A point which we all made is that American higher education is mostly residential so that students are able to take advantage of much more than lectures in classrooms; sport, culture and above all student social life in which in its best version, students from different social and ethnic backgrounds studying different disciplines exchange ideas and form lasting friendships.
Most importantly, the American universities are based primarily on merit which the Italian ones mostly are not; we also discussed legality in the systems. A colleague here at the American University of Rome, Francesca Conti has studied Italians who leave the country to work in Britain; a recurrant theme is the difficulty of being judged on merit in Italy. In an article to be published in the Bulletin of Italian Politics, she quotes a graduate from the south of Italy who had moved to Britain and who speaks for many of her respondants:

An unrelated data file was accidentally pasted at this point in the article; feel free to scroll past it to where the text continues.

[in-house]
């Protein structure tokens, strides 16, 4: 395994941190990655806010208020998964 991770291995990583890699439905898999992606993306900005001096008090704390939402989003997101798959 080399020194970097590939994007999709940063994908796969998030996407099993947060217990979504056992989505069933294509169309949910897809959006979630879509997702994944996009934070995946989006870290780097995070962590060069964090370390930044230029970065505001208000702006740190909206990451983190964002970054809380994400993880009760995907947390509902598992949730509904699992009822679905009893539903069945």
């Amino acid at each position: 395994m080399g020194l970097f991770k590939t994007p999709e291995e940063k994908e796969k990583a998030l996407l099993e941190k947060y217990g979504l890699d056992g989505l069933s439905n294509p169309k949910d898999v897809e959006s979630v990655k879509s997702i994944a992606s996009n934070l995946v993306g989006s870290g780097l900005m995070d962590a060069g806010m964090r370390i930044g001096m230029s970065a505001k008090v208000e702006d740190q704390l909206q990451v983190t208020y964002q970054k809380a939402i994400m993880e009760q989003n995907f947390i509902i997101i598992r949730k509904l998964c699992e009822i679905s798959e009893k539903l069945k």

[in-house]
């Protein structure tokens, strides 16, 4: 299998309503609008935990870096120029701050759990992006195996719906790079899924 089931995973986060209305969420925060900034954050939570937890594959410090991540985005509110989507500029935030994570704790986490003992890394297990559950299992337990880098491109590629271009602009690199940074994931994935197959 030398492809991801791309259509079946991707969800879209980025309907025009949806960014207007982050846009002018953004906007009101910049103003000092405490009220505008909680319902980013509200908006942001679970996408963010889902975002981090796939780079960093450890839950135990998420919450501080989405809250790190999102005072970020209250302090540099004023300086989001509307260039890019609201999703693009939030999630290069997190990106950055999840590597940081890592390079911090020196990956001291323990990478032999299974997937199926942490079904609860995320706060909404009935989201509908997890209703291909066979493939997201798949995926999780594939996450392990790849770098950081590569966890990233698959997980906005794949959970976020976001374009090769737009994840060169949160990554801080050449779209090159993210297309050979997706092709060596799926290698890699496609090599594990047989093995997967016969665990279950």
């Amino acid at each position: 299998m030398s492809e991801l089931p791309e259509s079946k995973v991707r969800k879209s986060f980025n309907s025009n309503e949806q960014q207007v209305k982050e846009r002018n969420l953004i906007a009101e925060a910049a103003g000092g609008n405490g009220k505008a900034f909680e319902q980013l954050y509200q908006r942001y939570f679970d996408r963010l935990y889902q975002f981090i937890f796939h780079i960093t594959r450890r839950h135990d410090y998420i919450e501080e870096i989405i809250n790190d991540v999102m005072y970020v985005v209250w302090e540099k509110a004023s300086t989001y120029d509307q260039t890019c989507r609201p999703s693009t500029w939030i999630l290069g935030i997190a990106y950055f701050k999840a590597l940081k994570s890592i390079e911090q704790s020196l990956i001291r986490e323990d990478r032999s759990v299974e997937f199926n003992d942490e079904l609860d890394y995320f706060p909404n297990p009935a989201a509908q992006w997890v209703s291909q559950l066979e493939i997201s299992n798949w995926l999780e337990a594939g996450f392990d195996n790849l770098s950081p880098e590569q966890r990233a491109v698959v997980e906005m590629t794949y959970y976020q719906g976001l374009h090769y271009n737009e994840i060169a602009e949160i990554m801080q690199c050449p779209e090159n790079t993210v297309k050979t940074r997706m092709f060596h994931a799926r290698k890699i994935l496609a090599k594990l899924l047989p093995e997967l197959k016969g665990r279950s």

The United Kingdom has offered me things which I would have never had in Italy. What I adore about this country is that they judge you for what you can do; there may be internal games but, in my case, I think that I would have never managed to get to the same position in Italy.
As if to underline this point and the one we addressed at Tabularasa explain, the day after the discussion, one of the local papers had an article about the 26 year old son of a local boss providing help to pass university entrance exams. He had shown his own mettle by passing 9 exams in 41 days. It shows how the Calabrian mafia, the ndrangheta adapts to modern needs and loses no opportunity for power and profit; it also makes my point that merit is secondary quality, far less important than loyalty and having the right friends.
The bane of the Italian system is the raccomandazione.